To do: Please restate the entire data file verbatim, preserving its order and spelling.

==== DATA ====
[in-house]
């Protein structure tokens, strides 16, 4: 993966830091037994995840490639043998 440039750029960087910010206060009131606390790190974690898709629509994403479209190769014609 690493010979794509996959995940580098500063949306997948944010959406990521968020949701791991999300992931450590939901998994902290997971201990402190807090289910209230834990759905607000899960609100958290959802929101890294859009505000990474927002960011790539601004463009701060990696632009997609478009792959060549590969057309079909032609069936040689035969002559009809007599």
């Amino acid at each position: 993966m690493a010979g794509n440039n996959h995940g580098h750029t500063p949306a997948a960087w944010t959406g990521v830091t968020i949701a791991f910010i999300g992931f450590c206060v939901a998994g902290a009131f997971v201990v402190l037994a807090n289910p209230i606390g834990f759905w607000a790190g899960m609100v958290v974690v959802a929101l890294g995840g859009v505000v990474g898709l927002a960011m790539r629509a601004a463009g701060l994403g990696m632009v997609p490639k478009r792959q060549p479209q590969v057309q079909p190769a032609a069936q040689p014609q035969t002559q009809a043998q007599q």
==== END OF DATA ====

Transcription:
[in-house]
């Protein structure tokens, strides 16, 4: 993966830091037994995840490639043998 440039750029960087910010206060009131606390790190974690898709629509994403479209190769014609 690493010979794509996959995940580098500063949306997948944010959406990521968020949701791991999300992931450590939901998994902290997971201990402190807090289910209230834990759905607000899960609100958290959802929101890294859009505000990474927002960011790539601004463009701060990696632009997609478009792959060549590969057309079909032609069936040689035969002559009809007599």
């Amino acid at each position: 993966m690493a010979g794509n440039n996959h995940g580098h750029t500063p949306a997948a960087w944010t959406g990521v830091t968020i949701a791991f910010i999300g992931f450590c206060v939901a998994g902290a009131f997971v201990v402190l037994a807090n289910p209230i606390g834990f759905w607000a790190g899960m609100v958290v974690v959802a929101l890294g995840g859009v505000v990474g898709l927002a960011m790539r629509a601004a463009g701060l994403g990696m632009v997609p490639k478009r792959q060549p479209q590969v057309q079909p190769a032609a069936q040689p014609q035969t002559q009809a043998q007599q």